The team at Sports Illustrated has covered major sporting events since their first issue. As documentarians and storytellers, they’re responsible for delivering some of the most iconic sports imagery of all time.
But how does a brand like Sports Illustrated adapt to major changes and prepare for the future?
In a traditional year, they have virtually unlimited access to the biggest events in sports, however, this year was different. This iconic brand was forced to make changes and adapt to new restrictions while still capturing the stunning content they’re known for.
We spoke with Sports Illustrated’s Director of Photography Marguerite Schropp Lucarelli and Director of Photography Operations Erick Rasco about how Sports Illustrated adapted to changes and prepared for the future of visual storytelling.
PhotoShelter CEO Andrew Fingerman moderates this discussion from 20/21 Vision: The Strategy Summit that highlights the changes we saw in 2020 and what it means for the future of sports photography. Watch the on-demand conversation below that features some of SI’s most incredible content from a year in sports unlike any other.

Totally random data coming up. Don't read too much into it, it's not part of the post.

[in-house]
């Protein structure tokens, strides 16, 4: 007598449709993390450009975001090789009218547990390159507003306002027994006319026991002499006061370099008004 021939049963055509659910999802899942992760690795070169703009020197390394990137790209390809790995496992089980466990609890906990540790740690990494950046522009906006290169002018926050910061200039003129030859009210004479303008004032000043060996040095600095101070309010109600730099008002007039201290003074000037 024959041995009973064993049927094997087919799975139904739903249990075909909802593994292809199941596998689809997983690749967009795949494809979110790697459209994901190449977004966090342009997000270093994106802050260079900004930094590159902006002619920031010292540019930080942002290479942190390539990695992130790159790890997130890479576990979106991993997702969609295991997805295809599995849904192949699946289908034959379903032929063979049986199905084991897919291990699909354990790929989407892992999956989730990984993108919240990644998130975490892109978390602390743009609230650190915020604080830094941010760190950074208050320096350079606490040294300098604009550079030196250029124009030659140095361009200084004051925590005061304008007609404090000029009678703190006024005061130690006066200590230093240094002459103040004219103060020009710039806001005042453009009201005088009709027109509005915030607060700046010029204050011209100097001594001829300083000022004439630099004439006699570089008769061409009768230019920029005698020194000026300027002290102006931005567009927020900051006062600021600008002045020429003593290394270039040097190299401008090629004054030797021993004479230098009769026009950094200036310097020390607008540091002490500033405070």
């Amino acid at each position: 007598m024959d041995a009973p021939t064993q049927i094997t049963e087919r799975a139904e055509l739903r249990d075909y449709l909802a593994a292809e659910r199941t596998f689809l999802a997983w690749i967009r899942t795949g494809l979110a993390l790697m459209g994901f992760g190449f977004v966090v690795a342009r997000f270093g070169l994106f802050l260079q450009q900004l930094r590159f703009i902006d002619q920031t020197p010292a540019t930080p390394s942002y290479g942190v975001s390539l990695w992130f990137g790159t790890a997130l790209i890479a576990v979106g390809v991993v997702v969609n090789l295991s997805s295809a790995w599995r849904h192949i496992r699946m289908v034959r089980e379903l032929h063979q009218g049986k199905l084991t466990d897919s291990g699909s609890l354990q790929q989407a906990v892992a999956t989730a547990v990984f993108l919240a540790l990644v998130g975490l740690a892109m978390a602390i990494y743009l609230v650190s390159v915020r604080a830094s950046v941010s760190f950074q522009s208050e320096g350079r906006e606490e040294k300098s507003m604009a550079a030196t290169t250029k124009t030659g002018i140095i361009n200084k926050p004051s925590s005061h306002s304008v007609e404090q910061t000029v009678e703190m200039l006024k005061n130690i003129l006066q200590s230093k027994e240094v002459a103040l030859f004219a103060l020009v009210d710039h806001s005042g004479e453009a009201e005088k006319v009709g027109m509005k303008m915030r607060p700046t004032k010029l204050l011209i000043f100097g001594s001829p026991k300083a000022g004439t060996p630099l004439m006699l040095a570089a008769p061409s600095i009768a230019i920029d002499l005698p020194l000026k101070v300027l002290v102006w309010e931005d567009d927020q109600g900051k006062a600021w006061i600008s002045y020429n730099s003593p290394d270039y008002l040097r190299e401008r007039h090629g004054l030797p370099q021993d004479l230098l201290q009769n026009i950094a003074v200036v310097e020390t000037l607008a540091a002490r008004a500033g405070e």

When sports leagues took precautionary measures and limited fan attendance, Sports Illustrated photographers struggled to get the types of images they’re famous for. “Most dramatically, we lost our shooting positions,” explains Erick.
It wasn’t all doom and gloom – some events allowed for new opportunities. Traditionally, The Masters is packed and photographers are limited to the same spaces as the fans. But this year, the rope lines were dropped and photographers were given unprecedented access to all the players and live action.
“This iconic course has kind of opened up to us. We’re getting angles and perspectives of the golfers that we never have before.” – Erick Rasco
As the fall colors washed over Augusta National, Erick and his team were there to capture history.
Changing the Game with PhotoShelter AI
As early adopters of PhotoShelter’s artificial intelligence solution, the team at Sports Illustrated is embracing the future and working to get the most out of their content. “Capturing those moments is just part of the overall game. The backend is what we have to add value to and leverage across all our platforms,” explains Erick.
After photographers shoot large events, they used to get bogged down tagging and captioning hundreds of images.
“Now with the AI it’s done in minutes.” – Erick Rasco
Learn more about how PhotoShelter AI is changing the game and what it can do for your team.